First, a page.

Metaphors are not only interesting because they tell us something about how the brain processes new information. Metaphors are also a central research focus because they are widely shared by people of a social, cultural and linguistic group. I can write that someone is drowning in money and can confidently assume that readers will understand the metaphor with very little additional information. Social scientists study metaphors because they are an extremely common form of speech. Paying attention to the metaphors that people use is an important window into cultural knowledge as well as core beliefs and values of a social group. Research on metaphorical language, therefore, is also is a way to study how culture works and how people communicate with each other economically and efficiently.

Social scientists show that metaphors that we use are collective—the maps that they create are not specific to an individual but shared by a cultural group. They are also important clues about how people might act, behave, the choices they make in their everyday lives, as well as how they make meaning of their worlds. Quinn's (2005) study of Americans' shared understandings of marriage, for example, shows what social scientists can learn from people's use of metaphors. After repeatedly interviewing people about marriage, she catalogues all uses of metaphor that people used to talk and think about marriage. Among other findings, Quinn found that the domain of economic investment was a key source for the ways that her participants thought about marriage. Her interviewees talked about their partner's "assets" and the mutual benefits that come out of marriage in ways that we talk about business partnerships and transactions. The consistent use of this metaphor revealed important aspects of American values about marriage. It also served to predict how people might act and behave in their marriages. For example, when a marriage ceases to be experienced as a partnership in which both parties are mutually benefiting, this might be expected to be the point when the marriage is dissolved. Understanding the metaphors people use to describe a phenomenon and why they use those metaphors points to their motives and can shed some light on why people decide on specific courses of action.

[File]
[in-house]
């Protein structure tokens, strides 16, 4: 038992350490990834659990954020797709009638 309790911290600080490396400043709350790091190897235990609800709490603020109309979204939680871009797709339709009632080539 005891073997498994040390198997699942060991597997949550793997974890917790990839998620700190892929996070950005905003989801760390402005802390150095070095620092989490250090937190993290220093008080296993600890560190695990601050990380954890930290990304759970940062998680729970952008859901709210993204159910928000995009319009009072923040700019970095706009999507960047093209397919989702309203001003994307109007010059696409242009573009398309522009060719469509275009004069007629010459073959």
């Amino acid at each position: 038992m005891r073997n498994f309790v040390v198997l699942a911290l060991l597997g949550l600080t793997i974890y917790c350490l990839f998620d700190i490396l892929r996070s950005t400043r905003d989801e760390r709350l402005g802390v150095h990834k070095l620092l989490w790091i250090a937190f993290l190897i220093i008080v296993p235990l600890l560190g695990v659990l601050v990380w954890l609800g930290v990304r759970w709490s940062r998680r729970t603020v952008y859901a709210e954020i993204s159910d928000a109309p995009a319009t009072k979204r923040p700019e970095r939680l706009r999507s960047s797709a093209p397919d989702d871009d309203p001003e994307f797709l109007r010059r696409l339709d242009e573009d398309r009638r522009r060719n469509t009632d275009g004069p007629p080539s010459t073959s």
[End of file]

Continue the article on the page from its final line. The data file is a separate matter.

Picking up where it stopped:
How should advocates work with metaphors?

How does this research pertain to advocates working on issues of social justice who want to make a case for particular policies by harnessing the power of metaphorical models? Research in the cognitive and social sciences has illuminated how and why people think with metaphors. FrameWorks researchers utilize a multi-staged research process when working with metaphors that is based on many of the lessons gleaned from the cognitive and social scientific research on metaphors. This section describes those lessons and the specific research strategies that FrameWorks has developed to work effectively with metaphorical models.